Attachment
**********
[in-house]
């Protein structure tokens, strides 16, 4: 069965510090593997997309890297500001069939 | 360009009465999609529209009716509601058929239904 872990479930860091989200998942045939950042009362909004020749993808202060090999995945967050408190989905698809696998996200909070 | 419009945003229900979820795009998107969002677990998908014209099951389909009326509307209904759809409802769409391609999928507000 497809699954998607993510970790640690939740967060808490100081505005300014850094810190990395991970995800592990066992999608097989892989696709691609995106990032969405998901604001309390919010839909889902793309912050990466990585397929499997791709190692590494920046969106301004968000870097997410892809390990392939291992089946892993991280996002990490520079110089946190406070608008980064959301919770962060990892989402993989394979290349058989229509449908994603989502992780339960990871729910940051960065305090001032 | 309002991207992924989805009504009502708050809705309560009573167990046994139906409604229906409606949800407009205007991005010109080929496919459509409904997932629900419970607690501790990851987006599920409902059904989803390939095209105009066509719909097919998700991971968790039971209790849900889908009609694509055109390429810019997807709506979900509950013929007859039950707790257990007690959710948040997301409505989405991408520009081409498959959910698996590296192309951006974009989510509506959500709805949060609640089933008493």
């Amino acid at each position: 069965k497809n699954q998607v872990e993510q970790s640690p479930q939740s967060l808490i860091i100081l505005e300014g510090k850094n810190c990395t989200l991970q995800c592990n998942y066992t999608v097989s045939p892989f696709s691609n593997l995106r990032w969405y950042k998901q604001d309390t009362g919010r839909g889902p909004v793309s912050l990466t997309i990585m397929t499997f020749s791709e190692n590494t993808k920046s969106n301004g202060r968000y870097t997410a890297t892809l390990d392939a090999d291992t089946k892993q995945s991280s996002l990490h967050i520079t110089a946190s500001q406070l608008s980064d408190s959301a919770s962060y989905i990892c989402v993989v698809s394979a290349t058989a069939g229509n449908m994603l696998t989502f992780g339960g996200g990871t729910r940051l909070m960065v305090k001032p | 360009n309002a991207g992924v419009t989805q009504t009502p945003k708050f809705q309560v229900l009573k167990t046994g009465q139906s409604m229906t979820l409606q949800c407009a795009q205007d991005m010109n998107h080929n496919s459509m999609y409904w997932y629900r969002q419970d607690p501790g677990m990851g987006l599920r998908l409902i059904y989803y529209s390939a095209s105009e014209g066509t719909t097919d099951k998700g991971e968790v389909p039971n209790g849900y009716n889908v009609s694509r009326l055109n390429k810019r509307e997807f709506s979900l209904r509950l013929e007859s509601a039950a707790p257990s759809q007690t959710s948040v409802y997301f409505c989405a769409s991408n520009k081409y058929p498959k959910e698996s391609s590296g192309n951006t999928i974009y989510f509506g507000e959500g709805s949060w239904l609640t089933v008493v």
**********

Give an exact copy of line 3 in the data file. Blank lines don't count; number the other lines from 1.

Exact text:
């Amino acid at each position: 069965k497809n699954q998607v872990e993510q970790s640690p479930q939740s967060l808490i860091i100081l505005e300014g510090k850094n810190c990395t989200l991970q995800c592990n998942y066992t999608v097989s045939p892989f696709s691609n593997l995106r990032w969405y950042k998901q604001d309390t009362g919010r839909g889902p909004v793309s912050l990466t997309i990585m397929t499997f020749s791709e190692n590494t993808k920046s969106n301004g202060r968000y870097t997410a890297t892809l390990d392939a090999d291992t089946k892993q995945s991280s996002l990490h967050i520079t110089a946190s500001q406070l608008s980064d408190s959301a919770s962060y989905i990892c989402v993989v698809s394979a290349t058989a069939g229509n449908m994603l696998t989502f992780g339960g996200g990871t729910r940051l909070m960065v305090k001032p | 360009n309002a991207g992924v419009t989805q009504t009502p945003k708050f809705q309560v229900l009573k167990t046994g009465q139906s409604m229906t979820l409606q949800c407009a795009q205007d991005m010109n998107h080929n496919s459509m999609y409904w997932y629900r969002q419970d607690p501790g677990m990851g987006l599920r998908l409902i059904y989803y529209s390939a095209s105009e014209g066509t719909t097919d099951k998700g991971e968790v389909p039971n209790g849900y009716n889908v009609s694509r009326l055109n390429k810019r509307e997807f709506s979900l209904r509950l013929e007859s509601a039950a707790p257990s759809q007690t959710s948040v409802y997301f409505c989405a769409s991408n520009k081409y058929p498959k959910e698996s391609s590296g192309n951006t999928i974009y989510f509506g507000e959500g709805s949060w239904l609640t089933v008493v």